Much of the ‘reopening’ advocacy rests on the idea that after allowing a business to reopen, that business will see an adequate return of customers. While some businesses may see adequate customer demand, it’s almost certain that others will not.
It has never been true that simply opening a business would assure its survival. If that were so, then businesses would never fail. It cannot be repeated enough, as Jonathan V. Last (JVL) ably does yet again:
But this will not be a “reopening” in any sense of the word. People who think that it will be—that it’s just a matter of flipping the switch so that the country can get back to work—think that the problem is just supply: Consumers are desperate to buy and do stuff and all we have to do is unlock the flow of goods and services and everything gets back to normal.
This is a superficial and ultimately mistaken understanding of what comes next. Because what we’re going to face is a demand problem: People are going to change many of their behaviors and live their lives the way they did pre-pandemic.
Here’s an example from over the weekend:
The first of 40 U.S. Bad Axe Throwing venues to reopen since widespread shelter-in-place orders were issued across the country was in Atlanta on Friday. Bad Axe CEO Mario Zelaya expected business to be bad, maybe 10% of the hundreds of customers he would expect to see throw axes and drink beer on a typical weekend. “That was the worst-case scenario, especially with all the marketing we did,” Zelaya said. “The reopening weekend was a disaster. We had two customers all weekend.”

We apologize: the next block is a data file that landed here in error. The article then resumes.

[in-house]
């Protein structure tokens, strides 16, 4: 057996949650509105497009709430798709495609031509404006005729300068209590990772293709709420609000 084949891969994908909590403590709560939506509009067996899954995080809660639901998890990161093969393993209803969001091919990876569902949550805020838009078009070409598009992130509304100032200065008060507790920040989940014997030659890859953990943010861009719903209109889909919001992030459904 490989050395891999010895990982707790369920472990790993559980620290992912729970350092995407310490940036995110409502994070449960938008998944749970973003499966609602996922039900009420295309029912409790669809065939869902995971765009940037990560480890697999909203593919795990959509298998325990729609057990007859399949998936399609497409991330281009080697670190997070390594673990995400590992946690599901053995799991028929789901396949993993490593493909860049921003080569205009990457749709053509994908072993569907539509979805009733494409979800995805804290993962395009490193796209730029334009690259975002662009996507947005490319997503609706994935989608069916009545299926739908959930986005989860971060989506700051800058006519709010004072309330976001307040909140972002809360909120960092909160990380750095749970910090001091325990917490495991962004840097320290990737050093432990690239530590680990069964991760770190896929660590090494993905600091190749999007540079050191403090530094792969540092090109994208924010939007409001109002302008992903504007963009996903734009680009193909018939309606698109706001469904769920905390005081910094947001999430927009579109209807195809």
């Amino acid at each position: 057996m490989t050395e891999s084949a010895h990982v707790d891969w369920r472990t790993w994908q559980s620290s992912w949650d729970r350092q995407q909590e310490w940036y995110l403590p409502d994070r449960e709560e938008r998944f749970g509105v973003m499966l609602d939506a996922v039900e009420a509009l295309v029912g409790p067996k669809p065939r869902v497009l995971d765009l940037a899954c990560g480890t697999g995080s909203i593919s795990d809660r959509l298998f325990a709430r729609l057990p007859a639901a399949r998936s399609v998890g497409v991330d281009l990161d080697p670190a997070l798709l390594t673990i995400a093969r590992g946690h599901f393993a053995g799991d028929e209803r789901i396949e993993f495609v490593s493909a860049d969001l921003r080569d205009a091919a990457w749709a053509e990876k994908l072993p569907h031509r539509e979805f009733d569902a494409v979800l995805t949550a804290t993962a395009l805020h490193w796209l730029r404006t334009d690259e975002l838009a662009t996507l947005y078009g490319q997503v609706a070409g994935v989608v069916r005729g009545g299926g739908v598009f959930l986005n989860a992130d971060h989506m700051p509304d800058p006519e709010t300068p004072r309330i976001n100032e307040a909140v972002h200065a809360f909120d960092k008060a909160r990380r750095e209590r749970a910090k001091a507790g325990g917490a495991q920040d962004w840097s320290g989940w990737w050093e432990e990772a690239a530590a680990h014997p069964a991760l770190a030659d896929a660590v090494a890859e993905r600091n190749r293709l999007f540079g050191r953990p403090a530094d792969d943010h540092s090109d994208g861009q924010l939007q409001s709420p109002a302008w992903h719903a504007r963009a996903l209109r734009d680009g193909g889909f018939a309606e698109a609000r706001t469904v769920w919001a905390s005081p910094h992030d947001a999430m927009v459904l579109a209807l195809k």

You’re going to see a lot of this sort of thing.
What scares me—and should scare you—is that you don’t need a collapse of consumer demand to zero in order to create a catastrophe. There are lots and lots of businesses where even a 20 percent decline will mean unsustainability.
JVL is describing the myopia of the reopening crowd toward the retail environment, but shallow thinking like this has reigned long before his pandemic. Much of the economic policy in places like Whitewater, Wisconsin has rested on the idea that if you supply something, you’ll generate demand. Indeed, Whitewater’s simplistic approach has been to take a small town with significant public capital expenditures from a state university and pile on additional public capital subsidies in the theory that if you build it, they will come. That approach has been a failure before the pandemic (low income levels and increasing poverty); it will prove a failure now.
Consumers – of goods, services, housing, and employment – often choose based on more than mere availability.
Businesses will not get the reopening they need – let alone the one that they want – until there is a vaccine (or a speedy, effective treatment) for COVID-19. In the meantime, heroic measures at mitigation (e.g., social distancing, wearing of masks, intensive medical care) are essential.
Those not focused on our public health problem will not be able to solve our economic problem.